Definition of penalty kick in English:

penalty kick

noun

  • 1Soccer
    A free kick at the goal from the penalty spot (which only the goalkeeper is allowed to defend), awarded to the attacking team after a foul within the penalty area by an opponent.

    • ‘Images of him taking his shirt off in the final game have been more widely published and acclaimed than pictures of his penalty kick against Argentina.’
    • ‘Well, in the space of 132 seconds of extra time, France converted on a free kick to tie and then took advantage of a foul to score the winning goal on a penalty kick.’
    • ‘Another solution might be to award a penalty kick against a player found guilty of swearing at an official in the way that free throws are awarded in basketball for such offences.’
    • ‘In soccer, particularly if the ref has given a penalty kick, the entire team will crowd around him, pushing, shoving and jostling him.’
    • ‘England needed only a draw to qualify and seemed well on the way to getting at least that after being awarded a penalty kick shortly before half time.’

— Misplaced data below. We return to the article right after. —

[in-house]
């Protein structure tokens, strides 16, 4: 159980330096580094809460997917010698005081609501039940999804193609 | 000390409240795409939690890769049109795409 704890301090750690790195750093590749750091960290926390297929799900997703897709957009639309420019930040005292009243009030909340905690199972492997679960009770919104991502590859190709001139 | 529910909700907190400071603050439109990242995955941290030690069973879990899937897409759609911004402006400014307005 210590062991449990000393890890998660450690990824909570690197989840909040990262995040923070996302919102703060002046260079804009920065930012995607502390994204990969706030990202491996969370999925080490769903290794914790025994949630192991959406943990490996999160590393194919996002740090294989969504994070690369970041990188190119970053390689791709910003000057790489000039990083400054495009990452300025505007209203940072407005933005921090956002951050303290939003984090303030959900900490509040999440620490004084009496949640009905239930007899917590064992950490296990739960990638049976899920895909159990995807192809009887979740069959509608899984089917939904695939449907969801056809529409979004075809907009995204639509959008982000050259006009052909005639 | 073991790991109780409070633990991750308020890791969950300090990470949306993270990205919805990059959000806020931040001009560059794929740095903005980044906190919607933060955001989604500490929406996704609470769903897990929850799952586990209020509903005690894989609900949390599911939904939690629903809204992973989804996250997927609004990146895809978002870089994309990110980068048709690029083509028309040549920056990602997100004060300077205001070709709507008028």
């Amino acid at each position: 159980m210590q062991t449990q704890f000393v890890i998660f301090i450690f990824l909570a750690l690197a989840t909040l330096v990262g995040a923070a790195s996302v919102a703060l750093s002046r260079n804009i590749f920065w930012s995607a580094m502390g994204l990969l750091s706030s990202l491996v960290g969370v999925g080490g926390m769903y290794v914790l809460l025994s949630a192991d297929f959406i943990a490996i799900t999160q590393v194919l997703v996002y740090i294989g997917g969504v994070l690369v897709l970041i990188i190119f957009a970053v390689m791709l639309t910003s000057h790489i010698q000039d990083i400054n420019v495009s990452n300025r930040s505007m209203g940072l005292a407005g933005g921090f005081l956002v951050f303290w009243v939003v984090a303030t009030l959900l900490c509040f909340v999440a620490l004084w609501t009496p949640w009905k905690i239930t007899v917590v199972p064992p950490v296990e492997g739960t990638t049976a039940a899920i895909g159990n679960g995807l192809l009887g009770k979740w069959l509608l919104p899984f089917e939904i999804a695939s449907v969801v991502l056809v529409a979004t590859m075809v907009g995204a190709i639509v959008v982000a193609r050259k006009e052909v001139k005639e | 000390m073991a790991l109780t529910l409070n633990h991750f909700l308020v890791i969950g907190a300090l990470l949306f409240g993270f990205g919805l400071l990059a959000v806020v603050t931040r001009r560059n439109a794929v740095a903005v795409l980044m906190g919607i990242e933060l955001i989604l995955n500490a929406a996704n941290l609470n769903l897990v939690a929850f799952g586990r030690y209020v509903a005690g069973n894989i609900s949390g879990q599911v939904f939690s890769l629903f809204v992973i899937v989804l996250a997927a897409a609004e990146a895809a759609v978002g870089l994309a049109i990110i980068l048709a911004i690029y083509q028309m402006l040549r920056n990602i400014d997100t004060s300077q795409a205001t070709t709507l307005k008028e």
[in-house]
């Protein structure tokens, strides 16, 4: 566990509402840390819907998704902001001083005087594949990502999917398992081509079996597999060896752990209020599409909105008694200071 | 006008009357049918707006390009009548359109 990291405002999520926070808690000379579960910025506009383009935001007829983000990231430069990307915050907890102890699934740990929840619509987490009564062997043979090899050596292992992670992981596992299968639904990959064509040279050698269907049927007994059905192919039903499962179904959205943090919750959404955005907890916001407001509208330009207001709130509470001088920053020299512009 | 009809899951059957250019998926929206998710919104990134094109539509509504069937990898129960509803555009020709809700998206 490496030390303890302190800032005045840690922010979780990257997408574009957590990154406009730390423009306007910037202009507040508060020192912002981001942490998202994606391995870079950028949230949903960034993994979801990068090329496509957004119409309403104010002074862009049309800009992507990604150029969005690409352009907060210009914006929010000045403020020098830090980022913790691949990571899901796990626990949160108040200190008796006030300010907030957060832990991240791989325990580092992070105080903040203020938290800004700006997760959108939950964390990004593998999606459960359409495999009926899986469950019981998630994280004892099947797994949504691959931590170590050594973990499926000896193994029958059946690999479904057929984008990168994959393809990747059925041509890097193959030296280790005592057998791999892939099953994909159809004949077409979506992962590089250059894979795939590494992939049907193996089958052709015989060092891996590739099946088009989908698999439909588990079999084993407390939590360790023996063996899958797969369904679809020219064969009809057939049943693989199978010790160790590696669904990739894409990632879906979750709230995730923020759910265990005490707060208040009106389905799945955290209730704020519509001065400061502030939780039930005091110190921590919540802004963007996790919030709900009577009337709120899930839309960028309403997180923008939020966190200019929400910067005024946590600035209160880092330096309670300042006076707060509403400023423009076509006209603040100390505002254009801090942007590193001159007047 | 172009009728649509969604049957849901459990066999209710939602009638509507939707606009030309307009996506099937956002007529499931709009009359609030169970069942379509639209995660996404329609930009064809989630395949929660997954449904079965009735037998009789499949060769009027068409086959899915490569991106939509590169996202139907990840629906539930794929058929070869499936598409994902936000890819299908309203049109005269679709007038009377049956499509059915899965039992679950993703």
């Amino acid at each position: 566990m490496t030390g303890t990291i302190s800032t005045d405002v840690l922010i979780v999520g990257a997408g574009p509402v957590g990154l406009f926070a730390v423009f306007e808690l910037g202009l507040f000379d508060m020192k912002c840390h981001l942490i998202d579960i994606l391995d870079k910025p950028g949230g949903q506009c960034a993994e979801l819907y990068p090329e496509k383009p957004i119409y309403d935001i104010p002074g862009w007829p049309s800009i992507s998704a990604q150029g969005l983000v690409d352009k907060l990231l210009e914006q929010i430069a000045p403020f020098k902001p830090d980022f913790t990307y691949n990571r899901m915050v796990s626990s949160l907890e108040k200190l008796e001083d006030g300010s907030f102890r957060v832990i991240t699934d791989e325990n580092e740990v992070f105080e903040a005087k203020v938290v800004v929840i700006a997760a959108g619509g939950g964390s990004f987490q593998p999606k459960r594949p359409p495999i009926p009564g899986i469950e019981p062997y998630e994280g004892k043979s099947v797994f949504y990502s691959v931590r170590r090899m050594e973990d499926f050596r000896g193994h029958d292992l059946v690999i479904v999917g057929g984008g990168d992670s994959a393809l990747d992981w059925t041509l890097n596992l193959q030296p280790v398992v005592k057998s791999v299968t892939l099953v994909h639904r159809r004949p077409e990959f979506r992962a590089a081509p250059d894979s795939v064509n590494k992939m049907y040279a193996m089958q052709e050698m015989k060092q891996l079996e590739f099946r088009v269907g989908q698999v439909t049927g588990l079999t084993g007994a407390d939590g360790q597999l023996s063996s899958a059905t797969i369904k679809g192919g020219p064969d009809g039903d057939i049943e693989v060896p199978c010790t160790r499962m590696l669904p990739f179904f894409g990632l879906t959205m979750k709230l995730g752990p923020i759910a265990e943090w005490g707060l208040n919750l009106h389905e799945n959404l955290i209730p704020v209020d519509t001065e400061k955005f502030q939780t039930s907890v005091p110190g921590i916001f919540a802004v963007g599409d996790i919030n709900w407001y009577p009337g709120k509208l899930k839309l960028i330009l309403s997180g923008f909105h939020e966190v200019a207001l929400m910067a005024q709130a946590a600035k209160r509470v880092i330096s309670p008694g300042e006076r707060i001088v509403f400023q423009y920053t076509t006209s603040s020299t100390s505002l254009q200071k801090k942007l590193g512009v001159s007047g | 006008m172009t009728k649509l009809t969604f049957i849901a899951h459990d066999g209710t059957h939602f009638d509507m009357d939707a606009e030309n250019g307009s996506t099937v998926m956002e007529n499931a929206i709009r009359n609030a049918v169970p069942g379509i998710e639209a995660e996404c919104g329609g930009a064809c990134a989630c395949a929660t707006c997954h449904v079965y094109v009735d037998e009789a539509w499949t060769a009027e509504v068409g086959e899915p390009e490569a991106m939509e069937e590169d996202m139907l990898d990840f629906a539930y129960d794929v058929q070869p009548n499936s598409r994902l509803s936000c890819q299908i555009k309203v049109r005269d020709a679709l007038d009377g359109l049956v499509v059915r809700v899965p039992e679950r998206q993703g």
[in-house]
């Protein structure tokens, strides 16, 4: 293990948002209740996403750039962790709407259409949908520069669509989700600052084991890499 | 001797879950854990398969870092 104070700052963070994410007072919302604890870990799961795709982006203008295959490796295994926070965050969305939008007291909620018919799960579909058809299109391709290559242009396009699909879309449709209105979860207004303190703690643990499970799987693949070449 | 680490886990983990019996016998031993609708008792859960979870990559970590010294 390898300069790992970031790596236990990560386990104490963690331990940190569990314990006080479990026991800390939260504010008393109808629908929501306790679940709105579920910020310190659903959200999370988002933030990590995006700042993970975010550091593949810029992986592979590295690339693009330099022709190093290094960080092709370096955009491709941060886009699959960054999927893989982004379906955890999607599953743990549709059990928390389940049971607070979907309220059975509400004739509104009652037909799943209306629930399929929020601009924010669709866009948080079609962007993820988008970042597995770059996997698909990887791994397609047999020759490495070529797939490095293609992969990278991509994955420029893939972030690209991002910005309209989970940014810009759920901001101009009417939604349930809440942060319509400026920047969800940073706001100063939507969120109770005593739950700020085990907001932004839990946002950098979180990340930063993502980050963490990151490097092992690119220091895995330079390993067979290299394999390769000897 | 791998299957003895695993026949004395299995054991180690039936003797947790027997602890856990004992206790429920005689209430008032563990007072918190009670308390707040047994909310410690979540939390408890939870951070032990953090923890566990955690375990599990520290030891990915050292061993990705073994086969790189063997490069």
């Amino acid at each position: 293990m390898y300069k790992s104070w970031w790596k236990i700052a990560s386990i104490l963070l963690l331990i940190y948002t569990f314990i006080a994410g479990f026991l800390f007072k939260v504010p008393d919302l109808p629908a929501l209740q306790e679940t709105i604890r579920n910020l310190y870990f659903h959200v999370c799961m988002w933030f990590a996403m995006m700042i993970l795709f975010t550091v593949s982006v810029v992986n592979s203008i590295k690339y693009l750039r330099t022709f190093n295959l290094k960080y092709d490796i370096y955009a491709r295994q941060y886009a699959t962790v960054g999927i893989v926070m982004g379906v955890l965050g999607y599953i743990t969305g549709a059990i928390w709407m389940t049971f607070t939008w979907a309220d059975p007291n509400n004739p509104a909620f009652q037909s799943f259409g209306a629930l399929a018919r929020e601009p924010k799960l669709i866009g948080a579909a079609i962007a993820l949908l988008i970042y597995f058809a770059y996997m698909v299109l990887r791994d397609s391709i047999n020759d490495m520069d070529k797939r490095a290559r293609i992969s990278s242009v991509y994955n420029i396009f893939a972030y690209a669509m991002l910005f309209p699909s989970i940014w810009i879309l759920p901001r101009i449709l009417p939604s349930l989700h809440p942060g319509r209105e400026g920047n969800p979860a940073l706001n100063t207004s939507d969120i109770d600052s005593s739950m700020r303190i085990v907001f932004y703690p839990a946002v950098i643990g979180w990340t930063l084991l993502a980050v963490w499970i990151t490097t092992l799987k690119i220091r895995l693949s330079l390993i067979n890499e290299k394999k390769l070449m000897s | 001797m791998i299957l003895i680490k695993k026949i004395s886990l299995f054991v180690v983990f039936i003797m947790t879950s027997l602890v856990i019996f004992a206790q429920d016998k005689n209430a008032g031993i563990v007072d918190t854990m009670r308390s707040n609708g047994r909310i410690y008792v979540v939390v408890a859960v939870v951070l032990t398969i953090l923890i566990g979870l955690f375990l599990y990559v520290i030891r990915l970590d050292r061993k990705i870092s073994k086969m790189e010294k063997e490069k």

• 2Rugby
    A placekick awarded to a team after an offense by an opponent.

    • ‘Dundee striker blew a great chance to level when he saw his penalty kick saved.’
    • ‘By the turn around both sides had missed penalty kicks and both had drop-goal attempts fail, but in terms of breaching the opposition defence, there was little to report.’
    • ‘Then 20 minutes after good play by the visiting backs and forward the scrumhalf equalised the score with a penalty kick.’
    • ‘Kicking is an important part of the game; there is touch - kicking, re-starts, drop-goals, grubber kicks, box kicks and penalty kicks.’
    • ‘Of course, if the sending-off offence would also lead to a penalty kick, then committing the offence is almost never justifiable.’

Pronunciation:

penalty kick

/ˈpenəltē kik/